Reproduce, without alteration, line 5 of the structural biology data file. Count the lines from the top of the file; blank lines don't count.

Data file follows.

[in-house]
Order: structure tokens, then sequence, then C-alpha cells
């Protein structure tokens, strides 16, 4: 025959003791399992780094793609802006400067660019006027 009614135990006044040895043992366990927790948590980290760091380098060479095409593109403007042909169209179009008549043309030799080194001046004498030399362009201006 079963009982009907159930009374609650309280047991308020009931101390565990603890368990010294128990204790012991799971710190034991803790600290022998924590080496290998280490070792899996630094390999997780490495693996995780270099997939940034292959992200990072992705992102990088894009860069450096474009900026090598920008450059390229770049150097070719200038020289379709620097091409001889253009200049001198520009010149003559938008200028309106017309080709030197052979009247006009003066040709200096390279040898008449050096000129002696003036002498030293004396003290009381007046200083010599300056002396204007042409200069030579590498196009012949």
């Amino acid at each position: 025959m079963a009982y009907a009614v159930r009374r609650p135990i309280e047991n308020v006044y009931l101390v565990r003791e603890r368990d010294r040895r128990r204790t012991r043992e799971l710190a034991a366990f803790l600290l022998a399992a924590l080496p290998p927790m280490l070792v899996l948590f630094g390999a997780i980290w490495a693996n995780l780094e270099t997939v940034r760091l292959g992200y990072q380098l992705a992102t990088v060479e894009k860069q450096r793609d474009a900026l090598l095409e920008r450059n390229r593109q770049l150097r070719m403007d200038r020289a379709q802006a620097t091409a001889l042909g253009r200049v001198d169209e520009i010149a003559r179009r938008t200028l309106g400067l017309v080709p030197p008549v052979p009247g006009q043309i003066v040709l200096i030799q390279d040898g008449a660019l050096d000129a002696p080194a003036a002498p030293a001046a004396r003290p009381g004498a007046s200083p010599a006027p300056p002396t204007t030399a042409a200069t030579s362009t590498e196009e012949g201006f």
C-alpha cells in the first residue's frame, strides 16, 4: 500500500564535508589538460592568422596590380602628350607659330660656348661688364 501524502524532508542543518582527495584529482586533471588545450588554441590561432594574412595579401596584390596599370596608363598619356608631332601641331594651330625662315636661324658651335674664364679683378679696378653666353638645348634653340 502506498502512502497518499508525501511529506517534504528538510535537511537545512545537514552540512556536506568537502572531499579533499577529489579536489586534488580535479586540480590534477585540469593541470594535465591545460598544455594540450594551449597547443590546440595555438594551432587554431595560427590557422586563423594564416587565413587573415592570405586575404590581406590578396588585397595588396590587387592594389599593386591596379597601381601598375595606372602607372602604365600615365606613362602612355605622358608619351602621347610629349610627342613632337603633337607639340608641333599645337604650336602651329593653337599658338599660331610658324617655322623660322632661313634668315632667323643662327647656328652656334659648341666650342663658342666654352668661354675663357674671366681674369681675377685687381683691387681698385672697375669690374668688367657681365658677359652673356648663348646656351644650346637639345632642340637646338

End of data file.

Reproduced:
C-alpha cells in the first residue's frame, strides 16, 4: 500500500564535508589538460592568422596590380602628350607659330660656348661688364 501524502524532508542543518582527495584529482586533471588545450588554441590561432594574412595579401596584390596599370596608363598619356608631332601641331594651330625662315636661324658651335674664364679683378679696378653666353638645348634653340 502506498502512502497518499508525501511529506517534504528538510535537511537545512545537514552540512556536506568537502572531499579533499577529489579536489586534488580535479586540480590534477585540469593541470594535465591545460598544455594540450594551449597547443590546440595555438594551432587554431595560427590557422586563423594564416587565413587573415592570405586575404590581406590578396588585397595588396590587387592594389599593386591596379597601381601598375595606372602607372602604365600615365606613362602612355605622358608619351602621347610629349610627342613632337603633337607639340608641333599645337604650336602651329593653337599658338599660331610658324617655322623660322632661313634668315632667323643662327647656328652656334659648341666650342663658342666654352668661354675663357674671366681674369681675377685687381683691387681698385672697375669690374668688367657681365658677359652673356648663348646656351644650346637639345632642340637646338